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Too much choice?
Is it making us unhappy?


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39 replies to this topic

#1 Ninja Lemur

Posted 23 January 2013 - 08:51 AM

Barry Schwatrz has written The Choice Paradox:  exploring the idea that choice has made us not freer but more paralyzed, not happier but more dissatisfied.
http://www.ted.com/talks/barry_schwartz_on..._of_choice.html

Does having extensive choice make us happier or do we look at say hair products and just get overwelmed and wander out of the shop having either bought nothing or wondering if we made the right choice (would another choice have been better?)

Does this go as far as affecting our satisfaction with our relationships - after all there is (at least in theory) a catalogue of people we can choose from on internet sites a big change from past times where we might have met limited people in our lifetime.

How does choice affect you?  Does choice equal freedom?  How does choice impact on your happiness?



#2 *LucyE*

Posted 23 January 2013 - 09:03 AM

I see some people paralyzed by choice.

I'm a fussy, discriminating kinda person and have no problems critiquing and eliminating options. I like choice so long as they are real choices not just crap option A and crap option B.

Does it equal freedom?  Depends on what the choices are.

Does it impact happiness?  I would say a tentative no, based on the thought that happiness is a state of mind and an unsustainable high. Trying to maintain that consistent high is often unachievable which seems to make people unhappy. One can choose to accept their crap option A, make the most of it and be happy with their choice.

#3 cinnabubble

Posted 23 January 2013 - 09:05 AM

Gen X used to suffer from "options paralysis" because, when you can do anything, choosing one thing means not choosing everything else. Many of us ended up doing nothing or doing interim somethings because choosing was too hard. I imagine choices are even harder these days.

#4 Guest_Sunnycat_*

Posted 23 January 2013 - 09:15 AM

Yes for some. I get overwhelmed by choice for some decisions and then can't move forward as can't make a decision. It's one of my biggest faults.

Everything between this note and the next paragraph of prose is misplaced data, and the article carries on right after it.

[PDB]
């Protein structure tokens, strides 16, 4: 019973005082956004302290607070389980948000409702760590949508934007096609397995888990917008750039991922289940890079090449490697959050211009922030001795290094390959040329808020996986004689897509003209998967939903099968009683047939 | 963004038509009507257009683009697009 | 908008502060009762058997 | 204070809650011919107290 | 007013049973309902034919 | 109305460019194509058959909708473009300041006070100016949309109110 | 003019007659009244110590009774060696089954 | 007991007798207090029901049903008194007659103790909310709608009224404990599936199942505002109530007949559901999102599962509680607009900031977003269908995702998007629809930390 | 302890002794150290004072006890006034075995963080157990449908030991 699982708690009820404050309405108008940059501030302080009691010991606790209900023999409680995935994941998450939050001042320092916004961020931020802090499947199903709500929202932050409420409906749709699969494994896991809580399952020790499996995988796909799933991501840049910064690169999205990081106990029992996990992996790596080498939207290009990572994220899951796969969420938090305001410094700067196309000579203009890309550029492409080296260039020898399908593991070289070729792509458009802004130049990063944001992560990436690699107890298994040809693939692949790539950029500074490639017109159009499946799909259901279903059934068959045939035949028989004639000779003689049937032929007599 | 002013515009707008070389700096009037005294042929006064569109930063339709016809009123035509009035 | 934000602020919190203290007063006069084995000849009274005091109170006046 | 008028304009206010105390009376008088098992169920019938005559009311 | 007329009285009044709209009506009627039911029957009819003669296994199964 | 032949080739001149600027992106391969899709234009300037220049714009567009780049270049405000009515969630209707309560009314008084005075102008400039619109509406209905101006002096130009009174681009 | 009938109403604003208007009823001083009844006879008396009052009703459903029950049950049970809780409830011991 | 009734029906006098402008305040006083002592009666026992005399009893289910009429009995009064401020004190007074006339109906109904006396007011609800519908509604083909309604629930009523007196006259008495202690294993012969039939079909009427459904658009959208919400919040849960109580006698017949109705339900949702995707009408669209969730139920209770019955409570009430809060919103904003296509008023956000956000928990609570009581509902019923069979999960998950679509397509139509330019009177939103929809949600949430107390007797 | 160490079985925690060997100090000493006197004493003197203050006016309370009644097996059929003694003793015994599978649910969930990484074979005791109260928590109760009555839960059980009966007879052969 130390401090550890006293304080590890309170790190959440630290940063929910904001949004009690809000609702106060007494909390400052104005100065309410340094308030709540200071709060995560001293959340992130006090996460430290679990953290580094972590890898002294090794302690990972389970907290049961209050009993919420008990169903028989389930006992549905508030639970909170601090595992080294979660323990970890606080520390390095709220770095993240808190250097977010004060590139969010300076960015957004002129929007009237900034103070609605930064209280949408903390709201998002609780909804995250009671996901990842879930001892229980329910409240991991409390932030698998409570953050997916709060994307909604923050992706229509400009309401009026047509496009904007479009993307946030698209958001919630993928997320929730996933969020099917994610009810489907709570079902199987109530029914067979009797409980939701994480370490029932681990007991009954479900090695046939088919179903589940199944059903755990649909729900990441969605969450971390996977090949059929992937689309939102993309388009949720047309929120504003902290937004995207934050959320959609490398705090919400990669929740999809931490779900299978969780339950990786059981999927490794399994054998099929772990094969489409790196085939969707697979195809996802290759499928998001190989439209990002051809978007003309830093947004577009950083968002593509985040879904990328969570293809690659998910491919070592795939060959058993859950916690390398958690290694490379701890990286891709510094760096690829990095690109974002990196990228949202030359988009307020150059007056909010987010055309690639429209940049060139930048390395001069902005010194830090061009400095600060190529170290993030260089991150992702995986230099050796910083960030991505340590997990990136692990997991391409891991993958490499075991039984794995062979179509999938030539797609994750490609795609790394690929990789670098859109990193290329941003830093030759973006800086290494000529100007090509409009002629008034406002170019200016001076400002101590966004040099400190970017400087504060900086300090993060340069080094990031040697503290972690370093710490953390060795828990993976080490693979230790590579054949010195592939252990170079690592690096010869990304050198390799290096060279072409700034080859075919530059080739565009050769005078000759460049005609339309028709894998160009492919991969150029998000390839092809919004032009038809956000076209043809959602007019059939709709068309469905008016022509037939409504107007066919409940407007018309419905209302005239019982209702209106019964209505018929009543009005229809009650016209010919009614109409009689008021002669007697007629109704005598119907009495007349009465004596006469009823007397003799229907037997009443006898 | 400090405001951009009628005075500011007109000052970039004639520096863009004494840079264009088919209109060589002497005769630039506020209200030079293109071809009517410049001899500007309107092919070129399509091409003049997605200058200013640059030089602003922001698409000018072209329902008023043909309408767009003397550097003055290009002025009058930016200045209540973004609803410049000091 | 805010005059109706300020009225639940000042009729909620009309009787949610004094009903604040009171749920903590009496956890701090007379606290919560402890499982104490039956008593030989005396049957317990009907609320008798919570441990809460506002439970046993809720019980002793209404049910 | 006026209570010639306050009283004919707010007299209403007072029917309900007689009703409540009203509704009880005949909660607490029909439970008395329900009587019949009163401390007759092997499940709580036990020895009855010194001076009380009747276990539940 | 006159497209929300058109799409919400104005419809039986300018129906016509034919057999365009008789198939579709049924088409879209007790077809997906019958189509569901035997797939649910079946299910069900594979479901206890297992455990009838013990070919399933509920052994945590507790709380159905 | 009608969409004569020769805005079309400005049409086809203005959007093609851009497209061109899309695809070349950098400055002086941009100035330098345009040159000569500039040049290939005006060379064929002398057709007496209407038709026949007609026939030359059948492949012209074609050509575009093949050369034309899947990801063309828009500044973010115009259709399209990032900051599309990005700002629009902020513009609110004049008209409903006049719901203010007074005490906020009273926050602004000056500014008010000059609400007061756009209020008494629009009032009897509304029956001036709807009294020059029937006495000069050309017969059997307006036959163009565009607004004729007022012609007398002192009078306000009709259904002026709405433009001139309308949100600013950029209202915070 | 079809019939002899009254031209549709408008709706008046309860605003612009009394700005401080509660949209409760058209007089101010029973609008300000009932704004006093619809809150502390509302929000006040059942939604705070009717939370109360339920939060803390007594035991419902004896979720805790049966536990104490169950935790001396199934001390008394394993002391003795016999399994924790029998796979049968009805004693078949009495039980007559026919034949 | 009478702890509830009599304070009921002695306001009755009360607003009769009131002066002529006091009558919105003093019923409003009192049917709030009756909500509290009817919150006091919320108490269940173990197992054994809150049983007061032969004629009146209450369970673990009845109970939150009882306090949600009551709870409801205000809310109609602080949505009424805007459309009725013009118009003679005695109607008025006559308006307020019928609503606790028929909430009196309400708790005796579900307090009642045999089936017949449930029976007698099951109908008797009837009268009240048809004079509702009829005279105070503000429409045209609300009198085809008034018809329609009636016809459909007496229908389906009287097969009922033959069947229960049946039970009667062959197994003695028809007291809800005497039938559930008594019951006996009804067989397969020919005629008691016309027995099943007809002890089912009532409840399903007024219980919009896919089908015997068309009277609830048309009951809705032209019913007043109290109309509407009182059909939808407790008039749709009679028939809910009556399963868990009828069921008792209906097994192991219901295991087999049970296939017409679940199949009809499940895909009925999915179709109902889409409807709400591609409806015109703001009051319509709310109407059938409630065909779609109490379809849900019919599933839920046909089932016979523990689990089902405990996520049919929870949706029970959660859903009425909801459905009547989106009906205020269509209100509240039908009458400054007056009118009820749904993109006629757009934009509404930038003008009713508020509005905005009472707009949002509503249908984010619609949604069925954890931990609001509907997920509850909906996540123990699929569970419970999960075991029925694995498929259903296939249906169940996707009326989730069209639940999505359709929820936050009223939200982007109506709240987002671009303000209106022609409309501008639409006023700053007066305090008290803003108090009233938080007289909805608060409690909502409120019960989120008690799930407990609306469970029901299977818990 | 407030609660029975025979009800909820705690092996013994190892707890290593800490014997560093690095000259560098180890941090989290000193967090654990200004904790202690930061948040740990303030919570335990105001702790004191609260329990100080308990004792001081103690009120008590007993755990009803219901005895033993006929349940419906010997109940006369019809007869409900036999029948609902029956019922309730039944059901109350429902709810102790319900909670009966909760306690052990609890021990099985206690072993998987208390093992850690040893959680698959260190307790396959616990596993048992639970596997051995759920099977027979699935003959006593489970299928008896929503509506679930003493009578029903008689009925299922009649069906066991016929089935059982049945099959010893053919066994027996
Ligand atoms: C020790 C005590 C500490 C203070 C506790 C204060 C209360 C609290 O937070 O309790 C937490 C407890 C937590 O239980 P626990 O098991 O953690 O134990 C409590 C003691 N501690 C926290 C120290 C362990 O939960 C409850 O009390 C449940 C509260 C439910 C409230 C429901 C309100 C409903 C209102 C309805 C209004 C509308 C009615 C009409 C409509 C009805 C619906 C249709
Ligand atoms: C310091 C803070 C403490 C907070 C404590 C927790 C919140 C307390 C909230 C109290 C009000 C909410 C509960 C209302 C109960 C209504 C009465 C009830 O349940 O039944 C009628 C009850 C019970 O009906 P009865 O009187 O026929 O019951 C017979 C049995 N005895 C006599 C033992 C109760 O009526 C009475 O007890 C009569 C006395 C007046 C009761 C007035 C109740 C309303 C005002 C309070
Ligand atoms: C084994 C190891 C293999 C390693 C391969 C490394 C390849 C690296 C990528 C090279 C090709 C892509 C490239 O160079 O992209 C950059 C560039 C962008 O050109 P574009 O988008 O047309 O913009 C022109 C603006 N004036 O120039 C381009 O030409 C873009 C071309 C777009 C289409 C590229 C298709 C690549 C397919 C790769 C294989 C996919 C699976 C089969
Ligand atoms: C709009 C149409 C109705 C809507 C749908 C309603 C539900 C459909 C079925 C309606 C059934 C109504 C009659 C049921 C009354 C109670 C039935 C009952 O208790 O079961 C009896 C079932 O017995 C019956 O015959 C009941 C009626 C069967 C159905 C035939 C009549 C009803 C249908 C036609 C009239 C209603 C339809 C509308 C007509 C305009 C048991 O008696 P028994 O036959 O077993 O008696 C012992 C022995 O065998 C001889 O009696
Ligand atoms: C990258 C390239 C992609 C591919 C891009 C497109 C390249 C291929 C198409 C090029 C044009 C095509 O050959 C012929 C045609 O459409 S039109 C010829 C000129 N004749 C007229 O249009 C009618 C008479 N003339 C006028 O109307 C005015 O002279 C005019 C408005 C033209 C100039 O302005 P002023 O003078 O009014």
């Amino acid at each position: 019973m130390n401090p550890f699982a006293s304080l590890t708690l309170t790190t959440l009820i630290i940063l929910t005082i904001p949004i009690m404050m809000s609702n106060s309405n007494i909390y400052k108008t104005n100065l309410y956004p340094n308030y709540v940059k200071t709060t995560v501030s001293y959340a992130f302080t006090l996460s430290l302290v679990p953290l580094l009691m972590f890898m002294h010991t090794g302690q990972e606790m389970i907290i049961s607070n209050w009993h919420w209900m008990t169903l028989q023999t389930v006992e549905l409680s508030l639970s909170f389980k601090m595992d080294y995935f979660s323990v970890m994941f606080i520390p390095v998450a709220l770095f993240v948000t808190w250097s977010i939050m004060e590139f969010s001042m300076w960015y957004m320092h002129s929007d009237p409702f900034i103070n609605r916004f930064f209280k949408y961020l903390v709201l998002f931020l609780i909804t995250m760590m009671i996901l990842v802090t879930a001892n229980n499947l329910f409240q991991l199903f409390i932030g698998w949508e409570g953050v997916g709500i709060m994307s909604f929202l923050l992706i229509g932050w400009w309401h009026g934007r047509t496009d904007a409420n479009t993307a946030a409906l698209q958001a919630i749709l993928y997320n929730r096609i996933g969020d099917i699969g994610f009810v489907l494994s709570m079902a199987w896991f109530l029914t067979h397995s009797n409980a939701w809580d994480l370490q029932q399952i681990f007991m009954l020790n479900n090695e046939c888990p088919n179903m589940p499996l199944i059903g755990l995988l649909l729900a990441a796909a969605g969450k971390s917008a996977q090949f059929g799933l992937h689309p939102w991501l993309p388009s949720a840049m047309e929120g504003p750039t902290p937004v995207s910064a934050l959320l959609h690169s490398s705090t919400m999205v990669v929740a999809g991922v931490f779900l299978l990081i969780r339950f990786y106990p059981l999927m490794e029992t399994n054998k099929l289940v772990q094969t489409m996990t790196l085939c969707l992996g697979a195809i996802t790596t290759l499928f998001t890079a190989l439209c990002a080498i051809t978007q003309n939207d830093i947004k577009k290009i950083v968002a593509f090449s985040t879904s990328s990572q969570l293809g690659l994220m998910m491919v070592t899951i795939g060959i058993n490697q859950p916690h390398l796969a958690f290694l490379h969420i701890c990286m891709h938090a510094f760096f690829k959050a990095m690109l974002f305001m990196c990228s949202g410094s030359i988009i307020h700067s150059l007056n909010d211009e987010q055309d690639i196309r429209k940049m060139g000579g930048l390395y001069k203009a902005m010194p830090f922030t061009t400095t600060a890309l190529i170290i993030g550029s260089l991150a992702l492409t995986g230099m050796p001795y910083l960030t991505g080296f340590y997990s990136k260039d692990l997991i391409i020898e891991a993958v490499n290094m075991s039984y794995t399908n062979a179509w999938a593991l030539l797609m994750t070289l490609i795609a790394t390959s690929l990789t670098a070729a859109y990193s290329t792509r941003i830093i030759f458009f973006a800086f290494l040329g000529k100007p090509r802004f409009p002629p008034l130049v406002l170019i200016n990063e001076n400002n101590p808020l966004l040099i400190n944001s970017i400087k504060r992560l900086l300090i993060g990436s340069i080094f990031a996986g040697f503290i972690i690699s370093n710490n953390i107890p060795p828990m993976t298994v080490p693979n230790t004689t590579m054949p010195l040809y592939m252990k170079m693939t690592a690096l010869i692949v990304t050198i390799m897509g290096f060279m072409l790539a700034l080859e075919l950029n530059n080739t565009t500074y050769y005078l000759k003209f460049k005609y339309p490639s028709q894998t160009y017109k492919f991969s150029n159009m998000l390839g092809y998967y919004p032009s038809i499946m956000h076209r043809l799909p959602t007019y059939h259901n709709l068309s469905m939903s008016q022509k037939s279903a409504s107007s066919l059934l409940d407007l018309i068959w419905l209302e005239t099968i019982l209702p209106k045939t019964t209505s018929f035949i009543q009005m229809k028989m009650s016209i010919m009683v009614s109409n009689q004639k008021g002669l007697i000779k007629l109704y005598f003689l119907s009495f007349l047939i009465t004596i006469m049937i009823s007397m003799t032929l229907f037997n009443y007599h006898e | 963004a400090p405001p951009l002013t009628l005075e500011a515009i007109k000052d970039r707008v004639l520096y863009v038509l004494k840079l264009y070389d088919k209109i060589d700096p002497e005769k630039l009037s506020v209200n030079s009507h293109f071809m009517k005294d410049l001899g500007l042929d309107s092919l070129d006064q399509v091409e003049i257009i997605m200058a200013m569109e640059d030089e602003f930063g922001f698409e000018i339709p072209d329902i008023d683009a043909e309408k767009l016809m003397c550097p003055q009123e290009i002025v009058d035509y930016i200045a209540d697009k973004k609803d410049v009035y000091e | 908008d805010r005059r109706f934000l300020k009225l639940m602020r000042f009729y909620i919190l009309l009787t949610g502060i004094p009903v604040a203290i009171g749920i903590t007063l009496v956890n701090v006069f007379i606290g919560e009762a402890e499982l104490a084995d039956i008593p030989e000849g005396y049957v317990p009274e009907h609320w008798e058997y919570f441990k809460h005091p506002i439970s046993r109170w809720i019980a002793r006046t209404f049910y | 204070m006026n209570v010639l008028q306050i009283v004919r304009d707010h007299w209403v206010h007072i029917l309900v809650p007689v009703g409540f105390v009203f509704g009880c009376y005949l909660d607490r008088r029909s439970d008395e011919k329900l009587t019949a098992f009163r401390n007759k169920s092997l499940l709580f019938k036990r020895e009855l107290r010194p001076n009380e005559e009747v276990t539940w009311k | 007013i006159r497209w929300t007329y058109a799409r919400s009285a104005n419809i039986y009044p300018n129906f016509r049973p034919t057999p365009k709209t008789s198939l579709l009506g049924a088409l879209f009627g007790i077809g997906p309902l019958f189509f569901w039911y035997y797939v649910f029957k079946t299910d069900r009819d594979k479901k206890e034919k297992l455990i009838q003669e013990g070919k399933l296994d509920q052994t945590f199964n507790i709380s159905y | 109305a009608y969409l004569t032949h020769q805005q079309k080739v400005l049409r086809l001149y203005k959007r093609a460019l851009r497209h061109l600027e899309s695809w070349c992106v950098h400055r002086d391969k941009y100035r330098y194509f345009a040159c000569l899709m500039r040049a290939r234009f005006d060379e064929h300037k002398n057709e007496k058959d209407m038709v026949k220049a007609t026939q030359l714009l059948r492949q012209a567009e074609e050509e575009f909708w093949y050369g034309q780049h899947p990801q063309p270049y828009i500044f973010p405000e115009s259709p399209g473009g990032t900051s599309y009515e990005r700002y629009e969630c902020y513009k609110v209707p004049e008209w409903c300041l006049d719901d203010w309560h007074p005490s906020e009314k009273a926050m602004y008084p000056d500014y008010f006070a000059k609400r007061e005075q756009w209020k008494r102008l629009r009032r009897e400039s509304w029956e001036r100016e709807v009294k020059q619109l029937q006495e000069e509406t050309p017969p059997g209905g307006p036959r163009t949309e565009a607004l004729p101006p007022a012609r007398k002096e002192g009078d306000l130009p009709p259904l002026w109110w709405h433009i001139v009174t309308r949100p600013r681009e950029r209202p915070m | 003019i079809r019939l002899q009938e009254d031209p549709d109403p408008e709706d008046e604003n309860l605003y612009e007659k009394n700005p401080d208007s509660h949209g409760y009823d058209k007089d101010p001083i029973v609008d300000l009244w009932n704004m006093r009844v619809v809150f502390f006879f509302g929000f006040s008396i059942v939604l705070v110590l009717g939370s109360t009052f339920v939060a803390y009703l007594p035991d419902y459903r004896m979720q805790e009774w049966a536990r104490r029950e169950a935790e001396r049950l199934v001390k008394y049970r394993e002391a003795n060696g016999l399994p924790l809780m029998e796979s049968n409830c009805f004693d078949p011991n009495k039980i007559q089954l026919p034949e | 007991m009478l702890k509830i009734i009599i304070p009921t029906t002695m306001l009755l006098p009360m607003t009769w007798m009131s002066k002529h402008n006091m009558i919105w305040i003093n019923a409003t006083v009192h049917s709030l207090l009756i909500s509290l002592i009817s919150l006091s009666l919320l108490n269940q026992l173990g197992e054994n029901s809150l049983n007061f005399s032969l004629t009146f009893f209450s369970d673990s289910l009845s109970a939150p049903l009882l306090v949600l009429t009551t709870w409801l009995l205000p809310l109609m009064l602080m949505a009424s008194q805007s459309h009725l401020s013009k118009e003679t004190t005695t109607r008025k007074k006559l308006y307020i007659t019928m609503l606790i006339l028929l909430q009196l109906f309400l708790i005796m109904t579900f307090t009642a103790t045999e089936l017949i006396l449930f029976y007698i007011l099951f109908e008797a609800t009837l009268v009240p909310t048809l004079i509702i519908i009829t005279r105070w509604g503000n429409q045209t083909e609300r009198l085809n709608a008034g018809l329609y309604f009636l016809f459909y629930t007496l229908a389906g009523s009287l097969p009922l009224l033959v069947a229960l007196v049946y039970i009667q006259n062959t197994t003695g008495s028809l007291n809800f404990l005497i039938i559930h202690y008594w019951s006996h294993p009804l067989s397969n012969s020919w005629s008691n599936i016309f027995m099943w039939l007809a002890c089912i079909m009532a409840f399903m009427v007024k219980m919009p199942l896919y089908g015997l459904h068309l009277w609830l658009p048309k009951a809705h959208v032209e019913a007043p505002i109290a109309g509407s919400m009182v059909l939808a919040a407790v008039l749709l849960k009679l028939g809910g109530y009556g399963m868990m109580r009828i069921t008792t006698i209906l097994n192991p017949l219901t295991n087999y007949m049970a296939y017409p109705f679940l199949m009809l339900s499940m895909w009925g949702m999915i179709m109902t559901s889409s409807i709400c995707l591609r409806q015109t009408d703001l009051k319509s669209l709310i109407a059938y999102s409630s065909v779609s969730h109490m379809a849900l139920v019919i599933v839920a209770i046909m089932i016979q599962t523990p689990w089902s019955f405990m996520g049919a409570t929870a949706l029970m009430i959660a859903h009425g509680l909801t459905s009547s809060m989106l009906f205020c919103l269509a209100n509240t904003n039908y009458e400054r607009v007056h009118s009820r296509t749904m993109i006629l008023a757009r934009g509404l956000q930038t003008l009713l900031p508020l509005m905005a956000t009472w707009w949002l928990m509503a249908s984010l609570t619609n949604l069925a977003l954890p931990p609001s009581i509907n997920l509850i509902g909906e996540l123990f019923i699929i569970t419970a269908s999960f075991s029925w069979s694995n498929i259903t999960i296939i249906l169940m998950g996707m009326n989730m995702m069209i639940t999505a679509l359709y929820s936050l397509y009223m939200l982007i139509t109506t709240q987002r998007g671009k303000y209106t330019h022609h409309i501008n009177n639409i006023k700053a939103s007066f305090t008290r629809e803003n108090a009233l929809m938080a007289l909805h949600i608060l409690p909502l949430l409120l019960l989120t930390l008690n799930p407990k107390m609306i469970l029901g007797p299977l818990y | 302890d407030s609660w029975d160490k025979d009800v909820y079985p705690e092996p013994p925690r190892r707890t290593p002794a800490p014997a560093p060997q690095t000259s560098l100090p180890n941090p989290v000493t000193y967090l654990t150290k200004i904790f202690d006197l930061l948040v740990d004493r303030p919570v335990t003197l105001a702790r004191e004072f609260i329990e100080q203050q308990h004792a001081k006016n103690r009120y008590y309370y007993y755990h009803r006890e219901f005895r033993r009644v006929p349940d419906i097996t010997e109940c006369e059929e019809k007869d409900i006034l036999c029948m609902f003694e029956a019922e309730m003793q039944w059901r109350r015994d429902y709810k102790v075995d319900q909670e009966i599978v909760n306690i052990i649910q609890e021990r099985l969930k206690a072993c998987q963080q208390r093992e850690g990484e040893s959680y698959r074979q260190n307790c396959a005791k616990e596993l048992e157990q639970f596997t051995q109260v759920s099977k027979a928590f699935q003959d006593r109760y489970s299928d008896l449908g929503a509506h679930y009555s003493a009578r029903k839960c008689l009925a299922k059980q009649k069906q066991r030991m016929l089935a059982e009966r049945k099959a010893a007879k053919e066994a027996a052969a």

#5 Ninja Lemur

Posted 23 January 2013 - 09:18 AM

QUOTE (cinnabubble @ 23/01/2013, 10:05 AM) <{POST_SNAPBACK}>
Gen X used to suffer from "options paralysis" because, when you can do anything, choosing one thing means not choosing everything else. Many of us ended up doing nothing or doing interim somethings because choosing was too hard. I imagine choices are even harder these days.


I really relate to that state of mind and I think it has impacted on the direction my life has taken.

#6 Angelot

Posted 23 January 2013 - 09:21 AM

I think we need to bear in mind that choice comes with stacks of manipulation.  You're not just choosing a hair product, you're choosing a marketing spiel, and that plugs into all sorts of complex psychological phenomena.

#7 Guest_Sunnycat_*

Posted 23 January 2013 - 09:27 AM

QUOTE (amoral lemur @ 23/01/2013, 10:18 AM) <{POST_SNAPBACK}>
I really relate to that state of mind and I think it has impacted on the direction my life has taken.


Yep! Can agree with this fully, I think back to so many wasted opportunities due to my lack of ability to make a choice and follow it through.

It's not choice at I find overwhelming but due to low self esteem (and most of my childhood being told I was useless and a loser) I never lt adequately confident to make a decision. Always worried about making the wrong choice and something bad happening and therefore did nothing.

#8 pinkcupcakes

Posted 23 January 2013 - 09:44 AM

QUOTE (Sunnycat @ 23/01/2013, 09:27 AM) <{POST_SNAPBACK}>
Yep! Can agree with this fully, I think back to so many wasted opportunities due to my lack of ability to make a choice and follow it through.

It's not choice at I find overwhelming but due to low self esteem (and most of my childhood being told I was useless and a loser) I never lt adequately confident to make a decision. Always worried about making the wrong choice and something bad happening and therefore did nothing.